challenges for this service at the moment. The first is that it needs much media and
community attention first in order to get through the phase of "early adoption" and into
the mainstream. Then comes the fact that sharing your Internet connection is often
against the terms of use of your ISP. This means that in the next few months we can see
ISPs trying to defend their interests in the same way music companies united against free
MP3 distribution. And third, the FON software is still in Beta-version and it remains to
be seen if it presents a good solution of the imminent security issues.

Free Wi-Fi:

While commercial services attempt to move existing business models to Wi-Fi, many
groups, communities, cities, and individuals have set up free Wi-Fi networks, often
adopting a common peering agreement in order that networks can openly share with each
other. Free wireless mesh networks are often considered the future of the Internet.
Many municipalities have joined with local community groups to help expand free Wi-Fi
networks (see Mu-Fi). Some community groups have built their Wi-Fi networks entirely

based on volunteer efforts and donations.


For more information, see wireless community network, where there is also a list of the
free Wi-Fi networks one can find around the globe.
OLSR is one of the protocols used to set up free networks. Some networks use static
routing; others rely completely on OSPF. Wireless Leiden developed their own routing
software under the name LVrouteD for community wi-fi networks that consist of a
completely wireless backbone. Most networks rely heavily on open source software, or
even publish their setup under an open source license.
Some smaller countries and municipalities already provide free Wi-Fi hotspots and
residential Wi-Fi internet access to everyone. Examples include Estonia which have
already a large number of free Wi-Fi hotspots throughout their countries.
In Paris, France, OzoneParis offers free Internet access for life to anybody who
contributes to the Pervasive Networks development by making their rooftop available
for the Wi-Fi Network.
Annapolis, Maryland is in the early phases (as of April 2006) of a pilot program to
provide free, advertisement-financed Wi-Fi to all its residents. A private company,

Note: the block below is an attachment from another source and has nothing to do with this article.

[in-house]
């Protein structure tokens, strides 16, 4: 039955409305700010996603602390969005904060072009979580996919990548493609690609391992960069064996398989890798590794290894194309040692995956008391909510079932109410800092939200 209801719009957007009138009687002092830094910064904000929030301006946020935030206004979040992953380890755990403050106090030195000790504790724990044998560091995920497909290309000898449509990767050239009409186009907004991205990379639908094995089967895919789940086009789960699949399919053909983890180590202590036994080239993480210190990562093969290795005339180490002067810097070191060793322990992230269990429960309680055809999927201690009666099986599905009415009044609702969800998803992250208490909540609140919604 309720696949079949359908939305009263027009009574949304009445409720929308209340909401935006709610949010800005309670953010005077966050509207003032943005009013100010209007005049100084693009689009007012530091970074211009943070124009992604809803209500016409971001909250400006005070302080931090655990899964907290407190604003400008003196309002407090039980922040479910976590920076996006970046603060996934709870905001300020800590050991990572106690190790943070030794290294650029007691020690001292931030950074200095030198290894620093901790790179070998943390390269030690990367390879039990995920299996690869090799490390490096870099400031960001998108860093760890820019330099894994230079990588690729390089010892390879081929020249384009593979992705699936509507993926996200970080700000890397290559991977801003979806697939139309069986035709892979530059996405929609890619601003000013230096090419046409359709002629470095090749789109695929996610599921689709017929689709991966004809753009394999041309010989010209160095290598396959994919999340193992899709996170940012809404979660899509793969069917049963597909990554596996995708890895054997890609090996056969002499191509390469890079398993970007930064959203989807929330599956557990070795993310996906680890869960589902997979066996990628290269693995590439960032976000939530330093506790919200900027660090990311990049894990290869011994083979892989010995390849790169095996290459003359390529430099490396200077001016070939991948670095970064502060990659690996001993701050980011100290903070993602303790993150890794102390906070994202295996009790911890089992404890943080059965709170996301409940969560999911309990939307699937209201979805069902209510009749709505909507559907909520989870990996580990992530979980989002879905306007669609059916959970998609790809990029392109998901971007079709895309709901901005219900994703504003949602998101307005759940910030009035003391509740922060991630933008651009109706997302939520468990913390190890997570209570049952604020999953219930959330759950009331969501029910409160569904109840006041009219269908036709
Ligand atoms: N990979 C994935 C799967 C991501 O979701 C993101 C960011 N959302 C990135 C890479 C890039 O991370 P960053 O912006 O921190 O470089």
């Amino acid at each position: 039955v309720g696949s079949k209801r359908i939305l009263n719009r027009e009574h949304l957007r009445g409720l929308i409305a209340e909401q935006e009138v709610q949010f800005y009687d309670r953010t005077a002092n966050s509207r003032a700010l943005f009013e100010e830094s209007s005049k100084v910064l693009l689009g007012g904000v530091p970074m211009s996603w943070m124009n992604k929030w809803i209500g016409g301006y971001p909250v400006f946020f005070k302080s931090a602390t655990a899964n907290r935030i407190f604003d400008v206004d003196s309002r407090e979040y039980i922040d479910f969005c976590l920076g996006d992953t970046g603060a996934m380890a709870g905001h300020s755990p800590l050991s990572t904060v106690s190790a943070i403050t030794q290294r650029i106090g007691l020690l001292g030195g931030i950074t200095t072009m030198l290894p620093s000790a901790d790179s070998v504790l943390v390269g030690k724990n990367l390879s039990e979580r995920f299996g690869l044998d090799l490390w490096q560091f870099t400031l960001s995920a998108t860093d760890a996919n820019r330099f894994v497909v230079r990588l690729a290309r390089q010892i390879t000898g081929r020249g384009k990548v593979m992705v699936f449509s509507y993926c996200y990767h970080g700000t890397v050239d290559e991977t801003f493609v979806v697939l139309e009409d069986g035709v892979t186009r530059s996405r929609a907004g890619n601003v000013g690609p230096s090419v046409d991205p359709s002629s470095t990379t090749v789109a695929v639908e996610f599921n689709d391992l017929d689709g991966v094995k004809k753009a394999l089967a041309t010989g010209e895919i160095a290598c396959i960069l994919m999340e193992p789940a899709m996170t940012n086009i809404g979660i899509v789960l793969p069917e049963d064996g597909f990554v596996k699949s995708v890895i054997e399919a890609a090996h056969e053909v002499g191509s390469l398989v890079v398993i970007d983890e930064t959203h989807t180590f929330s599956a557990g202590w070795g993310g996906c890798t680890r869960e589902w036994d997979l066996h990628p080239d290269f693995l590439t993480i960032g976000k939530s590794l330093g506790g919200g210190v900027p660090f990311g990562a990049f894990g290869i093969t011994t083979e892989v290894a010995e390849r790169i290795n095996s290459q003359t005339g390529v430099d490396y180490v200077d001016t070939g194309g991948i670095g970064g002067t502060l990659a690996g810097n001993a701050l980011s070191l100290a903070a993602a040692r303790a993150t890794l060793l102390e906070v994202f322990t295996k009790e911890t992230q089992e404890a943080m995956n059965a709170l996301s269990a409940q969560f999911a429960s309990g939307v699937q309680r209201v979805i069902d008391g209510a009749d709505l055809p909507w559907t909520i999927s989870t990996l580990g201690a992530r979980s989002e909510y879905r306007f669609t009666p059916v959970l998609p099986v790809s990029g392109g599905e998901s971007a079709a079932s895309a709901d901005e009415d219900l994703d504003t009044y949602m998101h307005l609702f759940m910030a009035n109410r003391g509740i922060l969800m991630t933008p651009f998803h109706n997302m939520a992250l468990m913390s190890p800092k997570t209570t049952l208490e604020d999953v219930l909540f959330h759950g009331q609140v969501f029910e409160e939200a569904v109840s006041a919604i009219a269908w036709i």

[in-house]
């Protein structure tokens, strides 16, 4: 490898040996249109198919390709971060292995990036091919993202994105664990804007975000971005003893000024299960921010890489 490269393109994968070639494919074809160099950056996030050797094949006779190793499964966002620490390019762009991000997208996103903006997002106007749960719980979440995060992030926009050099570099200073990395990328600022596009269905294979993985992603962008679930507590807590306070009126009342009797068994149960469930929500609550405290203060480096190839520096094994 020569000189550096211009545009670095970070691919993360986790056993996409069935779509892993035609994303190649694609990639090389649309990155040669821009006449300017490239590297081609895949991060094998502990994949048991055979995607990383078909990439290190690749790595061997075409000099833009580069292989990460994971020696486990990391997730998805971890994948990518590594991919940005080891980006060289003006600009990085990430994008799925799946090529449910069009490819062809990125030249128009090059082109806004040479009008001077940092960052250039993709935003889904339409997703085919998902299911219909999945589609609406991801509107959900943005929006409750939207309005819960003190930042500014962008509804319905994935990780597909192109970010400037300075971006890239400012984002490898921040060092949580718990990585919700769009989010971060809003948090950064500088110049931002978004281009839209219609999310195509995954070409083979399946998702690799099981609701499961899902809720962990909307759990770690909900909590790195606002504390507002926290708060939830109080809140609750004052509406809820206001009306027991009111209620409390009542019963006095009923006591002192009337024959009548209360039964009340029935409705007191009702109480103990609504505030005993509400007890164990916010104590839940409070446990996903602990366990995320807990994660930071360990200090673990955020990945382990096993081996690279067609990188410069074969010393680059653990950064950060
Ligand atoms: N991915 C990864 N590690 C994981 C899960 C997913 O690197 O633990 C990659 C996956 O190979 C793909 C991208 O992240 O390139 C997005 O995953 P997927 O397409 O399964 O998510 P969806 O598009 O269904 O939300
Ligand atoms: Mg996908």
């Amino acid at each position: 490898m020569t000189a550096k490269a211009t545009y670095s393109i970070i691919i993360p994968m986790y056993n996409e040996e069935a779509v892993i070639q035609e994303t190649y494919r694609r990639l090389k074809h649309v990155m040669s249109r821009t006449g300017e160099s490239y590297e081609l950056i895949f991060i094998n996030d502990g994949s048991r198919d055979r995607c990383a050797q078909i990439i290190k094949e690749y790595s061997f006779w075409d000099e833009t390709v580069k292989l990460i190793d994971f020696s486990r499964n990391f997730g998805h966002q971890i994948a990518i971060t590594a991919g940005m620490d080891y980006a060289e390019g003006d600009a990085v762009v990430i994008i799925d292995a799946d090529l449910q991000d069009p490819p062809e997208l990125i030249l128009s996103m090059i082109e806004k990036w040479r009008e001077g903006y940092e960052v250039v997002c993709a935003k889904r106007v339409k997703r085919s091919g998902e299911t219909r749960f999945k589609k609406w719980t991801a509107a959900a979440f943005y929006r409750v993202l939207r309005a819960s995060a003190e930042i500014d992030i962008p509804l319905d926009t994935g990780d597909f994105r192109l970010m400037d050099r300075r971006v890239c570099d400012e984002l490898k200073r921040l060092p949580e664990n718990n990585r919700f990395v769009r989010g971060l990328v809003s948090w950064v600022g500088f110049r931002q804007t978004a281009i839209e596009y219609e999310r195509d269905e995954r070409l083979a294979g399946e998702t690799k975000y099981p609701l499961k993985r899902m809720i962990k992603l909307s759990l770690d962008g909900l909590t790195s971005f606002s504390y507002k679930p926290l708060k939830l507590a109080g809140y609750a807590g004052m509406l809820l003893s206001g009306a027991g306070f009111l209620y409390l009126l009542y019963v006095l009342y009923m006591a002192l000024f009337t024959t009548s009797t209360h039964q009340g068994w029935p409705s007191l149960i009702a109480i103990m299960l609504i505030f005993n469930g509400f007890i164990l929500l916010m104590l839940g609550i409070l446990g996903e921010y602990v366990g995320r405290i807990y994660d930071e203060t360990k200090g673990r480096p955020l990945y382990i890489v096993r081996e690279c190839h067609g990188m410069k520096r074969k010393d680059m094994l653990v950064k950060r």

Annapolis Wireless Internet, will administrate the network. Users will only see local
advertisements upon accessing the network. [4]
Unwire Jerusalem is a project to put free Wi-Fi access points at the main shopping
centers of Jerusalem.
Many universities provide free Wi-Fi internet access to their students, visitors, and
anyone on campus. Similarly, some commercial entities such as Panera Bread and
Culver's offer free Wi-Fi access to patrons. McDonald's Corporation also offers Wi-Fi
access, often branded 'McInternet'. This was launched at their flagship restaurant in Oak
Brook, Illinois, USA, and is also available in many branches in London, UK.
However, there is also a third subcategory of networks set up by certain communities
such as universities where the service is provided free to members and guests of the
community such as students, yet used to make money by letting the service out to
companies and individuals outside. An example of such a service is Sparknet in Finland.
Sparknet also supports OpenSpark, a project where people can share their own wireless
access point and become as a part of Sparknet and OpenSpark community in return for
certain benefits.
Recently commercial Wi-Fi providers have built free Wi-Fi hotspots and hotzones. These
providers hope that free Wi-Fi access would equate to more users and significant return
on investment.
amateur operators may construct their own equipment, use very high-gain antennas, and
boost output power to 100 watts on frequencies covered by Wi-Fi channels 2-6.
However, Part 97 rules mandate using only the minimum power necessary for
communications, forbid obscuring the data, and require station identification every 10
minutes. Therefore, expensive automatic power-limiting circuitry is required to meet
regulations, and the transmission of any encrypted data (for example https) is
questionable.

Wi-Fi vs. amateur radio:


In the US, (and Australia) a portion of the 2.4 GHz Wi-Fi radio spectrum is also allocated
to amateur radio users. FCC Part 15 rules govern non-licenced operators (i.e. most Wi-Fi

equipment users). Under Part 15 rules, non-licensed users must "accept" (e.g. endure)
interference from licensed users and not cause harmful interference to licensed users.
Amateur radio operators are licensed users, and retain what the FCC terms "primary
status" on the band, under a distinct set of rules (Part 97). Under Part 97, licensed
amateur operators may construct their own equipment, use very high-gain antennas, and
boost output power to 100 watts on frequencies covered by Wi-Fi channels 2-6.
However, Part 97 rules mandate using only the minimum power necessary for
communications, forbid obscuring the data, and require station identification every 10
minutes. Therefore, expensive automatic power-limiting circuitry is required to meet
regulations, and the transmission of any encrypted data (for example https) is
questionable.
In practice, microwave power amplifiers are expensive and decrease receive-sensitivity
of link radios. On the other hand, the short wavelength at 2.4 GHz allows for simple
construction of very high gain directional antennas. Although Part 15 rules forbid any
modification of commercially constructed systems, amateur radio operators may modify